The run fits aren’t just bad, they’re some of the worst we’ve ever seen.
This ties into the previous point a little bit, but the gaps in this run defense are directly proportional to the gap between this defense and a functional one. They’re wide enough to fit a train through.
Now, run fits aren’t as easy to compare 1-to-1 with the LOB because they’re tied into the formation in a way that pass rush often isn’t, but it remains true that Al Woods is, to this point, the only one consistently handling his assignment in the run game. Poona Ford is nowhere to be seen, and Bryan Mone has regressed, as well.
And similarly to the pass rush, Darrell Taylor is notably absent. The biggest gaps the Seahawks have given opponents this year have been to the edges of the formation, and the foremost reason for that is that they aren’t setting the edge well at all. Taylor and Nwosu aren’t stringing the play out, and in most plays, it seems as though the only one in pursuit is Jordyn Brooks.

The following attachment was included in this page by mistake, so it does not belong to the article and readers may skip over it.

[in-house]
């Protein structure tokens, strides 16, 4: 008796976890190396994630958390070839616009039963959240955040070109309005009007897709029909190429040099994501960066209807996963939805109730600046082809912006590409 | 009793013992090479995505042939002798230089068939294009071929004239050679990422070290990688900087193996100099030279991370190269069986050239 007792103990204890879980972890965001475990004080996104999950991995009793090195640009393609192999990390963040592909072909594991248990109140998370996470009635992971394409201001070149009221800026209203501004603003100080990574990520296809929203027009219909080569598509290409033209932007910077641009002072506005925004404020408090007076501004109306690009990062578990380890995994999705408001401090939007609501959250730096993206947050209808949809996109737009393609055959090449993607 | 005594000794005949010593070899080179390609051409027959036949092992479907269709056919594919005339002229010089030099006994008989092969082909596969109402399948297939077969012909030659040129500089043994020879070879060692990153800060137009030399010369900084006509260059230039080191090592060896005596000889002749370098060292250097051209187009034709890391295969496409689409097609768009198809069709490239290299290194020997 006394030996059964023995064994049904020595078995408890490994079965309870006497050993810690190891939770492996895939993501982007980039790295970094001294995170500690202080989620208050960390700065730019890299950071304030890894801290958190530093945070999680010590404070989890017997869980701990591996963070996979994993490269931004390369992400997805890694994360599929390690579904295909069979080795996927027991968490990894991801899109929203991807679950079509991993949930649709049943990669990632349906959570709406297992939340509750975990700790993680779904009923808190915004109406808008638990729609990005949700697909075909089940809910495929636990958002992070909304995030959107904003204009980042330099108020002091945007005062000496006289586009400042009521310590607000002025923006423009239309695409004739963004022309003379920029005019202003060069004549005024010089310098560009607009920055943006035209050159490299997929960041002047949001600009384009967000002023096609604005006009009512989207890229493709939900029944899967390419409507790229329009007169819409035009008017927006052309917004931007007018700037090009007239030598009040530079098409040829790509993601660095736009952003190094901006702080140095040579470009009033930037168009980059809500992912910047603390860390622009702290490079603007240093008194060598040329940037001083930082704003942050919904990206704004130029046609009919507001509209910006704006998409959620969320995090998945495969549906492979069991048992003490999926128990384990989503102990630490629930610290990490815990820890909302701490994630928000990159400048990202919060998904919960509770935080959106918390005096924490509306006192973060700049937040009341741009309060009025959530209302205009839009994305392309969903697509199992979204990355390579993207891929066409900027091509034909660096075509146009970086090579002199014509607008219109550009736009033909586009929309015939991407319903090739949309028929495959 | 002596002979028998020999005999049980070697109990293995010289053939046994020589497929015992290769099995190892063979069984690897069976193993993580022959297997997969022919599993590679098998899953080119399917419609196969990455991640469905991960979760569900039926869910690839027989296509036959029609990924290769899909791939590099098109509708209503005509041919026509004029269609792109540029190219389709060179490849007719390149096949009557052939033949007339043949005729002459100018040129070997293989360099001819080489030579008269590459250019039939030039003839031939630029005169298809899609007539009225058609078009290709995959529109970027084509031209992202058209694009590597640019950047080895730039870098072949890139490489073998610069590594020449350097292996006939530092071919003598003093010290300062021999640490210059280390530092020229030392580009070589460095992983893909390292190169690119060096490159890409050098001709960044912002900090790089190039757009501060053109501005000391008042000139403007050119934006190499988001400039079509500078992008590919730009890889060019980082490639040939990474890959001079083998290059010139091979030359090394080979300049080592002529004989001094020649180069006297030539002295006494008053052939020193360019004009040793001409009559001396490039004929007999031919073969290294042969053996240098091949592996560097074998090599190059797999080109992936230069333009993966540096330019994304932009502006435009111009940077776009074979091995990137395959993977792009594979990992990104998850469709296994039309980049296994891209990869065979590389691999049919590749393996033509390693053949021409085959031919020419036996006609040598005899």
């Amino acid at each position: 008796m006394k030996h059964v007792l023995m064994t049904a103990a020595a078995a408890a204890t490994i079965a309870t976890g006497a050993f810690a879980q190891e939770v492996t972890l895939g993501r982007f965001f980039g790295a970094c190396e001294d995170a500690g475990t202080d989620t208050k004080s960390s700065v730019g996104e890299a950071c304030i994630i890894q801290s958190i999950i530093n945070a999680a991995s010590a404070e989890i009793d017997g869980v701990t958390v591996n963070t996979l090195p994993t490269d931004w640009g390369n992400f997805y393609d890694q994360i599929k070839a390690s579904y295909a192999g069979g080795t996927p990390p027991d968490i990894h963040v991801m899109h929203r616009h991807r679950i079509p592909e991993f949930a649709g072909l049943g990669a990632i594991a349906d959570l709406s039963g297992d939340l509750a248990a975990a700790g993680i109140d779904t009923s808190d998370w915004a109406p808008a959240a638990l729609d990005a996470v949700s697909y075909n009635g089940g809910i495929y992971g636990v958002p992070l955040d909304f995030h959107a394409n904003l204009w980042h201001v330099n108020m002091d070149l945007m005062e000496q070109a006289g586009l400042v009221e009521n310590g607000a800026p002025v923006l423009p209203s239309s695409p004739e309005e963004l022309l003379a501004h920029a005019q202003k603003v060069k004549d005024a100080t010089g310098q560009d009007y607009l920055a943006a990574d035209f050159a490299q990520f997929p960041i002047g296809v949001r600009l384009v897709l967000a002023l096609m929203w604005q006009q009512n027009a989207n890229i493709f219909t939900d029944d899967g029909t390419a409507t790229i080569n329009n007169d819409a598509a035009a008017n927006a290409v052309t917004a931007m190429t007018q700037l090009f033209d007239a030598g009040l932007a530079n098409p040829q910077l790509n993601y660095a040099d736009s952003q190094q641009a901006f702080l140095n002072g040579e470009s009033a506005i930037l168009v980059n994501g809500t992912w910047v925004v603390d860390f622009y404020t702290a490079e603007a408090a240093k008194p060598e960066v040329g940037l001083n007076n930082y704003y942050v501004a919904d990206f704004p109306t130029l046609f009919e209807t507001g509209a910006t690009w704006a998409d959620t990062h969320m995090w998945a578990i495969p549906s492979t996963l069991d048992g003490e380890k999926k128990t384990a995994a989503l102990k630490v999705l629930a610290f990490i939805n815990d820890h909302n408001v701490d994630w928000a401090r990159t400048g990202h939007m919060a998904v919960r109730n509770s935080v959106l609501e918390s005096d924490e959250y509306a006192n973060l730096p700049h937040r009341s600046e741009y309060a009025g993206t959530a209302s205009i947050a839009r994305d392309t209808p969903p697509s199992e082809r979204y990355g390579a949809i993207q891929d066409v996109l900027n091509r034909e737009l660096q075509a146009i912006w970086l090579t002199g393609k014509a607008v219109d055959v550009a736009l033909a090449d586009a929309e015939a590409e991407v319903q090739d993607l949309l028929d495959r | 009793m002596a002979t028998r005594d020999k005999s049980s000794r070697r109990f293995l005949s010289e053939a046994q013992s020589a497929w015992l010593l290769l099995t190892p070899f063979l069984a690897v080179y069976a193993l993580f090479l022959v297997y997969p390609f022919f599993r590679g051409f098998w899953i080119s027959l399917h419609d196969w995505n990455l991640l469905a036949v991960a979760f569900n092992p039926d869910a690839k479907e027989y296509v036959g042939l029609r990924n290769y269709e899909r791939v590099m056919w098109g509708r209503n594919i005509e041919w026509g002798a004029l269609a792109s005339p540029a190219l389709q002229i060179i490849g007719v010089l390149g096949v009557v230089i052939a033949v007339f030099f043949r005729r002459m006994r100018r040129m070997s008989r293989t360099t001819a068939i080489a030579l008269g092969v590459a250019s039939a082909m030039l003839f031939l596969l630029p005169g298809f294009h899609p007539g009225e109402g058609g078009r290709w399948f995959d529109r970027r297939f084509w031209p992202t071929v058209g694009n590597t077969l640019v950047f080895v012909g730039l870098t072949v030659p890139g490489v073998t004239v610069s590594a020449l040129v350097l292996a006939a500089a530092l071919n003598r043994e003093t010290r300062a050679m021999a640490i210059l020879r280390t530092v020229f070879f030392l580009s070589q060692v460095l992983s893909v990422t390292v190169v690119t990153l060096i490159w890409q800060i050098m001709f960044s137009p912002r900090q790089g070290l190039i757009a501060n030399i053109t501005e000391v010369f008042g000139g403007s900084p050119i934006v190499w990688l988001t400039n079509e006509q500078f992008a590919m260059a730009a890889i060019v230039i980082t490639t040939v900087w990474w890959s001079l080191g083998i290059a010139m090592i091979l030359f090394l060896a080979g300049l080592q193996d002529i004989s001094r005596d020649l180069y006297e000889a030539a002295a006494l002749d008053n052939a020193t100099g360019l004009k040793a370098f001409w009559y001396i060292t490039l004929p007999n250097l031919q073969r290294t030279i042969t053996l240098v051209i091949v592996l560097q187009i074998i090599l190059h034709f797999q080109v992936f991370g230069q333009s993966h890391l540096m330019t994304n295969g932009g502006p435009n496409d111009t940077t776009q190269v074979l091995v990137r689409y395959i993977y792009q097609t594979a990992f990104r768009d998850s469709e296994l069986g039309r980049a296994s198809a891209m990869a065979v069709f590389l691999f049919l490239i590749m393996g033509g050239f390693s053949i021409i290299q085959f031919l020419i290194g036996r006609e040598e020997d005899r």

It’s more than just a defensive line issue, as well. Cody Barton has been late in recognition quite a bit recently, and it’s abundantly clear at this point that this defense was meant to take advantage of Jamal Adams’ skills as a box safety. Adams playing up the way Kam Chancellor did makes a huge impact, and Josh Jones is playing way further back and with far less aggression, which is contributing to the passivity in run defense.
It doesn’t matter who at this point, but someone has to step up and start meeting opposing halfbacks at the line, or else this Seahawks defense has a chance to go down as one of the worst they’ve ever fielded. Considering we’re not even three years removed from watching half of Quinton Dunbar stand flat-footed while Stefon Diggs blew right by, that’s quite the accomplishment.